Analyzing Games the Aether Way

If you’ve read some of my older posts, you probably know that I just love to put too much thought to many of the games I play.  Explore the themes.  Read into the little features.  Even when the developers didn’t intend that to be there.  Especially when the developers didn’t intend that to be there.  You probably also know that I am an amazing human being, and every living human either desires me or desires to be me.  You wouldn’t think that would be related to my tendencies for over-analysis, but to be honest, I don’t know how I make my magic work, so it very well could be.

Maybe you want to be amazing just like me.  You shouldn’t.  You should want to be amazing in your own way.  But if that way involves analyzing video games and other creative works, maybe I can help you with that.  Let’s take a case study, and go over the sort of unconscious method I use to dig into the plots, the settings, the themes, the meanings, the hidden little features of things in a way that makes experiencing them so much more meaningful to me.

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To play along, I ask that you give Loved by Alex Ocias a go.  It’s a quick little platformer, minimalistic, not really heavy on the mind, but it has a lot of features that we’ll be able to apply the following lessons to.  So please, if you have 10 minutes to spare, give that a quick playthrough before continuing on with the rest of this post.

Anyways, let’s get going.  You want to analyze a game?  Here’s how I do it.

1: Understand Your Filters

We’re all on our own lives here.  Every single one of us has our own backgrounds, morals, beliefs, values, set of experiences, and whatnot.  Your family, your friends, your work, all of them will have their own, different cultures.  Every one of us has our own path through life, and have absorbed so many little unique bits into ourselves that make up a huge chunk of who we are today.  And that impacts the way we view our media.

Assuming most of us here are human adults, our brains don’t experience most things in a vacuum.  Rather, our brains will process stimulus by comparing it to what we’ve experienced in the past and basing it on that.  Our past experience color and change the way we have our current experiences.  We have lens.  Biases.  Filters.

Usually, this is not a bad thing.  These lens can become overpowering, to the point where you’re primed to see something based on almost no indication and you ignore the contrary and deeper points and you end up having big, dumb, easily refuted rants about the deeply offensive targeted political statements of Princess Tutu or something, but most of the time, they’re just a thing to be aware of.  They can be helpful to you, in fact, giving you an interesting and unique way of looking at the media you’re going through.  And these change with time as well, as we all go through life.  Our understanding of the world evolves, and with it, the way we enjoy our fiction.  To make the most use of them, however, you need to know what they are and where they’re coming from.  Knowing what you connect with and why, what’s going to make the most impact on you and how it gets there, is really the prime step in going for a deeper understanding.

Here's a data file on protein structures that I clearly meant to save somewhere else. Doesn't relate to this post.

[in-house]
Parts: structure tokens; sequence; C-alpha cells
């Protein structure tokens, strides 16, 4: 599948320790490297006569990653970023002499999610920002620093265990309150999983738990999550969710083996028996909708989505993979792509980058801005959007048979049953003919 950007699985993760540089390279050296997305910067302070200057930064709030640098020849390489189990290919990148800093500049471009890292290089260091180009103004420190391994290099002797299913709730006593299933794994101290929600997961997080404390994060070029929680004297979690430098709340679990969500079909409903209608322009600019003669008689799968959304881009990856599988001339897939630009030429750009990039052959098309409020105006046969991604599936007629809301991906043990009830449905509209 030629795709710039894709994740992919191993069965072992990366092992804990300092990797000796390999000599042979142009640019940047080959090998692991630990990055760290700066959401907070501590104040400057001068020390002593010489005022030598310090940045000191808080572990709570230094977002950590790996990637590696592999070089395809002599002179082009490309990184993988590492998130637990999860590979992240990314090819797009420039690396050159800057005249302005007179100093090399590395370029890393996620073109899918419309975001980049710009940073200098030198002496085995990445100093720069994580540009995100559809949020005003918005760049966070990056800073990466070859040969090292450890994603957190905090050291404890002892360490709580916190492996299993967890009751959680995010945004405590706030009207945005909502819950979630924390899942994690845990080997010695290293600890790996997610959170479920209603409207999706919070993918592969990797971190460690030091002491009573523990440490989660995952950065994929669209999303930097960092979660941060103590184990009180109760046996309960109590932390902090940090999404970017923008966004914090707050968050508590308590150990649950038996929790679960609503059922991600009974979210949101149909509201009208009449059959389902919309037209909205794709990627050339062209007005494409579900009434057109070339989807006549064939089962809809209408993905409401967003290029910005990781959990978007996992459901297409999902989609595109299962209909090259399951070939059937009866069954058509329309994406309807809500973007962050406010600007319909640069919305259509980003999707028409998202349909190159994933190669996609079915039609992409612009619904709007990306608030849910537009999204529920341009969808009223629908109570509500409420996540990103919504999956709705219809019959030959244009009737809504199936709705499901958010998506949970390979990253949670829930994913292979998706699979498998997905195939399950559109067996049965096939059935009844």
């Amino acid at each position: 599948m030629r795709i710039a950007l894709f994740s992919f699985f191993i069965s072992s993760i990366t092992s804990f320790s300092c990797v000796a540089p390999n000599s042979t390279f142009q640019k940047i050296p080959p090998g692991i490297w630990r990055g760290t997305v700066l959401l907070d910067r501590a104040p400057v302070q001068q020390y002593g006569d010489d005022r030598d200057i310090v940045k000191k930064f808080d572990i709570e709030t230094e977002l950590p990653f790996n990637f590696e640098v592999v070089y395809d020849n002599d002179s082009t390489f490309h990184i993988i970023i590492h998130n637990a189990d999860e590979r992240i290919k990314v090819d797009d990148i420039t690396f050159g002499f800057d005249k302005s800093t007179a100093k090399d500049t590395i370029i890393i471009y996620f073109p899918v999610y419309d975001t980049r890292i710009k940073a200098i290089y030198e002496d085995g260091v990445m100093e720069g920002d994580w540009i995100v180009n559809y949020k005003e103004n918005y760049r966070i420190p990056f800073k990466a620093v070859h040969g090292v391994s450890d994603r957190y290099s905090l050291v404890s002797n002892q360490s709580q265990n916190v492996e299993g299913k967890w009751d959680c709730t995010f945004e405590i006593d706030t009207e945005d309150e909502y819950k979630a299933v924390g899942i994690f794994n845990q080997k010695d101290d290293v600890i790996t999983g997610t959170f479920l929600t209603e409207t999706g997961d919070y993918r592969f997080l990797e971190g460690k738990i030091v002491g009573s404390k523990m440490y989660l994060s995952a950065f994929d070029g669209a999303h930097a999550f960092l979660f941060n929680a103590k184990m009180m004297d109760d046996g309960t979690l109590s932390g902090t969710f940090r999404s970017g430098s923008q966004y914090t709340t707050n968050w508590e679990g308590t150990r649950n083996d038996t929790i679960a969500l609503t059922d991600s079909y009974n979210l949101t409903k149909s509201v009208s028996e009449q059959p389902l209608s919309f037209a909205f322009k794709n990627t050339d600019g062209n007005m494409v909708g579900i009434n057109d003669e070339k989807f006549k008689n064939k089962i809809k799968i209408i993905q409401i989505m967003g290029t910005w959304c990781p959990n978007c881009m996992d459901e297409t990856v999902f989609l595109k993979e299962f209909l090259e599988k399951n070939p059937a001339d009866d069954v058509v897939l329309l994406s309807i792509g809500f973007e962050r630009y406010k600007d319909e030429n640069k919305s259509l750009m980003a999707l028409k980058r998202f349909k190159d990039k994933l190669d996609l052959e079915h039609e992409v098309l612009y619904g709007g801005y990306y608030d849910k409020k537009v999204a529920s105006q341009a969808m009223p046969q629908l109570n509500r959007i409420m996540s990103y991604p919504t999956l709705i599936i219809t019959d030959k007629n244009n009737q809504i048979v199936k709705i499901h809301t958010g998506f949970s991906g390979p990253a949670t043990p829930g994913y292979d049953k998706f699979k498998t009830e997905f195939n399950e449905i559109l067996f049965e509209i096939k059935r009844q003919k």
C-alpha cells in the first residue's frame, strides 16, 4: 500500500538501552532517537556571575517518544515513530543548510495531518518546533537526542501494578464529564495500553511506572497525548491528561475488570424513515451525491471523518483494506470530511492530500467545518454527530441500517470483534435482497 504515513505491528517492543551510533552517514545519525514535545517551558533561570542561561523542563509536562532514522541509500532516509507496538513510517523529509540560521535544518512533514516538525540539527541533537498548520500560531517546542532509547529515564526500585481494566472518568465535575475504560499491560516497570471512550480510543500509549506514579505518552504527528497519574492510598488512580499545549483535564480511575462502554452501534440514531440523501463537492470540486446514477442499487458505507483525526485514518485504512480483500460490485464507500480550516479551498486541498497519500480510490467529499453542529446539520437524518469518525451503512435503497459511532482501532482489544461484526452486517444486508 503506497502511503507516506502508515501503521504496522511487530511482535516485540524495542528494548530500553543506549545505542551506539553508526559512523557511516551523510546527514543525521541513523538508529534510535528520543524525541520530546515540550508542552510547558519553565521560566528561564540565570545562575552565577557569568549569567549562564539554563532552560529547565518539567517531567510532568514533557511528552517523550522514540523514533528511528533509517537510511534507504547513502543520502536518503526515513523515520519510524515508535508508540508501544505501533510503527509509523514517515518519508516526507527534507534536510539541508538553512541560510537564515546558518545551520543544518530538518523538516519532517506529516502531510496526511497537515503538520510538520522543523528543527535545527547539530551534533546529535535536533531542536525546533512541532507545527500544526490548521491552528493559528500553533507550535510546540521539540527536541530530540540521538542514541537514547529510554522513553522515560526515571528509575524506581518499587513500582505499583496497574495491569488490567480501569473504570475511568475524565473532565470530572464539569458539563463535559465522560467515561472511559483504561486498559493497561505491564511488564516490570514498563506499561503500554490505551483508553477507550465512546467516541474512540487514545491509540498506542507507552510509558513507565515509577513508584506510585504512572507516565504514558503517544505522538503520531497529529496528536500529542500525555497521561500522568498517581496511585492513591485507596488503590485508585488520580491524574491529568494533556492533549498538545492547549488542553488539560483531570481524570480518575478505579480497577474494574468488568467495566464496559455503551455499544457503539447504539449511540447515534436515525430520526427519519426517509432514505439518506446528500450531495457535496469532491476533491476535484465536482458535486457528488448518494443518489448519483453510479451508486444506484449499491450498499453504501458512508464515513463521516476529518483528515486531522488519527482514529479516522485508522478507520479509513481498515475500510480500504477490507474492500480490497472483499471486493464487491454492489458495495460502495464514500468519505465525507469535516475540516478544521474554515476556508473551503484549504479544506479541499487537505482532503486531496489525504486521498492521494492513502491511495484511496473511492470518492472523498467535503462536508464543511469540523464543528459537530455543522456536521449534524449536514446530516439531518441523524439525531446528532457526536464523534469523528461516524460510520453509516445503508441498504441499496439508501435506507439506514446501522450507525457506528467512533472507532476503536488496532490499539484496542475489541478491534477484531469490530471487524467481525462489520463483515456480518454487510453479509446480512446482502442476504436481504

So, in the case of Loved, it starts of strong with just its title.  For those of you who aren’t playing along, a) c’mon, seriously? and b) Loved is a simple platformer where the narrator is continuously putting you down and ordering you to do things which are commonly not in your best interest.  Obeying the narrator adds more details to the environment and gives the interactable objects distinct shapes, but leaves the world black and white.  Disobeying adds color to the world, but leaves things as indistinct squares.  There’s only two characters in the game, you and that narrator, and you’re given very little details on either.  Because of the title, you know it involves love of some sort, and it’s clearly an unbalanced sort of love, with the way the narrator treats you, but other than that, the specific impression of the relationship between the two, that all comes from you.  So who were they?  A romantic couple?  Parent and child?  Owner and pet?  The game gives little indication.  Your sense of their relationship is going to come from your filters.